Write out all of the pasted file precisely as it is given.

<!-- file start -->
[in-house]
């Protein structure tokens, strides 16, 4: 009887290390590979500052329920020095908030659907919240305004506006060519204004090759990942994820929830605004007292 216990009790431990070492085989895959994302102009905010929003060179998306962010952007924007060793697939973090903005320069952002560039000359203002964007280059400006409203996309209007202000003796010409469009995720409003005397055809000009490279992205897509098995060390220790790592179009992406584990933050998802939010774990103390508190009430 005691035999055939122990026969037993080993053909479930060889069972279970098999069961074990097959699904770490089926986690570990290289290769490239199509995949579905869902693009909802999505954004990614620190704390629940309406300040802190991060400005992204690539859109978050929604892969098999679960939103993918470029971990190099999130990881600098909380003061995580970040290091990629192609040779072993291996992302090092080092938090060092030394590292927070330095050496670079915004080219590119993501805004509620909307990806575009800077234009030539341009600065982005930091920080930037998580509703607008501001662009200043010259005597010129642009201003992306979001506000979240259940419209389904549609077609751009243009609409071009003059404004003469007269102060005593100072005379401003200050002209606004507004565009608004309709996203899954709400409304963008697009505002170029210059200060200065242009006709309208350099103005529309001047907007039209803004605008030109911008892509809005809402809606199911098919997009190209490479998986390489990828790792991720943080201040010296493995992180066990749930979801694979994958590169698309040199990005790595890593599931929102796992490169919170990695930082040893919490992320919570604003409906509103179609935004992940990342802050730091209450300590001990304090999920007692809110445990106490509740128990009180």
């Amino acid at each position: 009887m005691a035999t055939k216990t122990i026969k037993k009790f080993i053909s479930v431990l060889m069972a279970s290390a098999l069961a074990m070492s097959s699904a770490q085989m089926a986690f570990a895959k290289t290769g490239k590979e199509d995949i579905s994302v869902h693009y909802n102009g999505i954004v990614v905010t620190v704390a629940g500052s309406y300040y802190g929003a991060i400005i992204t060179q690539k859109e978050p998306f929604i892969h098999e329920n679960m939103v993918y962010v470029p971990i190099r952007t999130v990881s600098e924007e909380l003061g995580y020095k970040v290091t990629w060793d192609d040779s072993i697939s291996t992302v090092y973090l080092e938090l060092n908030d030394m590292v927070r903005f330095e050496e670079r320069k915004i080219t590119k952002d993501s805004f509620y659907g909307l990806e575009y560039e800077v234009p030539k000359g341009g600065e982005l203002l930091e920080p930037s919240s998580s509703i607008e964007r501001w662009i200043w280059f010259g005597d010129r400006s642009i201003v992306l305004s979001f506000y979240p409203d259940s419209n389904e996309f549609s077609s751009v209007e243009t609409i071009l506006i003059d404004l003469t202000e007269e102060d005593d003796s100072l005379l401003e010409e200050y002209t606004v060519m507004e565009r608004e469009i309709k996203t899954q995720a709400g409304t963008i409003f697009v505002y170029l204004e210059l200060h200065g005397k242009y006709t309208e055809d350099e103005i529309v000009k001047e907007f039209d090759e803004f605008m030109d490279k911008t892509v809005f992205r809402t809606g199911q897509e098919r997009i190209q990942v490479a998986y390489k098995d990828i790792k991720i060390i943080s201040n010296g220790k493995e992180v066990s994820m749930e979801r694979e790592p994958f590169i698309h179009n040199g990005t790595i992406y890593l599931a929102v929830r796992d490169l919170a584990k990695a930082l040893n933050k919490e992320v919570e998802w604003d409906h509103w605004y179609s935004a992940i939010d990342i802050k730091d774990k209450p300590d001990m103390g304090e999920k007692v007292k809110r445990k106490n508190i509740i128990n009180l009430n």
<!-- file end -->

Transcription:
[in-house]
């Protein structure tokens, strides 16, 4: 009887290390590979500052329920020095908030659907919240305004506006060519204004090759990942994820929830605004007292 216990009790431990070492085989895959994302102009905010929003060179998306962010952007924007060793697939973090903005320069952002560039000359203002964007280059400006409203996309209007202000003796010409469009995720409003005397055809000009490279992205897509098995060390220790790592179009992406584990933050998802939010774990103390508190009430 005691035999055939122990026969037993080993053909479930060889069972279970098999069961074990097959699904770490089926986690570990290289290769490239199509995949579905869902693009909802999505954004990614620190704390629940309406300040802190991060400005992204690539859109978050929604892969098999679960939103993918470029971990190099999130990881600098909380003061995580970040290091990629192609040779072993291996992302090092080092938090060092030394590292927070330095050496670079915004080219590119993501805004509620909307990806575009800077234009030539341009600065982005930091920080930037998580509703607008501001662009200043010259005597010129642009201003992306979001506000979240259940419209389904549609077609751009243009609409071009003059404004003469007269102060005593100072005379401003200050002209606004507004565009608004309709996203899954709400409304963008697009505002170029210059200060200065242009006709309208350099103005529309001047907007039209803004605008030109911008892509809005809402809606199911098919997009190209490479998986390489990828790792991720943080201040010296493995992180066990749930979801694979994958590169698309040199990005790595890593599931929102796992490169919170990695930082040893919490992320919570604003409906509103179609935004992940990342802050730091209450300590001990304090999920007692809110445990106490509740128990009180």
């Amino acid at each position: 009887m005691a035999t055939k216990t122990i026969k037993k009790f080993i053909s479930v431990l060889m069972a279970s290390a098999l069961a074990m070492s097959s699904a770490q085989m089926a986690f570990a895959k290289t290769g490239k590979e199509d995949i579905s994302v869902h693009y909802n102009g999505i954004v990614v905010t620190v704390a629940g500052s309406y300040y802190g929003a991060i400005i992204t060179q690539k859109e978050p998306f929604i892969h098999e329920n679960m939103v993918y962010v470029p971990i190099r952007t999130v990881s600098e924007e909380l003061g995580y020095k970040v290091t990629w060793d192609d040779s072993i697939s291996t992302v090092y973090l080092e938090l060092n908030d030394m590292v927070r903005f330095e050496e670079r320069k915004i080219t590119k952002d993501s805004f509620y659907g909307l990806e575009y560039e800077v234009p030539k000359g341009g600065e982005l203002l930091e920080p930037s919240s998580s509703i607008e964007r501001w662009i200043w280059f010259g005597d010129r400006s642009i201003v992306l305004s979001f506000y979240p409203d259940s419209n389904e996309f549609s077609s751009v209007e243009t609409i071009l506006i003059d404004l003469t202000e007269e102060d005593d003796s100072l005379l401003e010409e200050y002209t606004v060519m507004e565009r608004e469009i309709k996203t899954q995720a709400g409304t963008i409003f697009v505002y170029l204004e210059l200060h200065g005397k242009y006709t309208e055809d350099e103005i529309v000009k001047e907007f039209d090759e803004f605008m030109d490279k911008t892509v809005f992205r809402t809606g199911q897509e098919r997009i190209q990942v490479a998986y390489k098995d990828i790792k991720i060390i943080s201040n010296g220790k493995e992180v066990s994820m749930e979801r694979e790592p994958f590169i698309h179009n040199g990005t790595i992406y890593l599931a929102v929830r796992d490169l919170a584990k990695a930082l040893n933050k919490e992320v919570e998802w604003d409906h509103w605004y179609s935004a992940i939010d990342i802050k730091d774990k209450p300590d001990m103390g304090e999920k007692v007292k809110r445990k106490n508190i509740i128990n009180l009430n």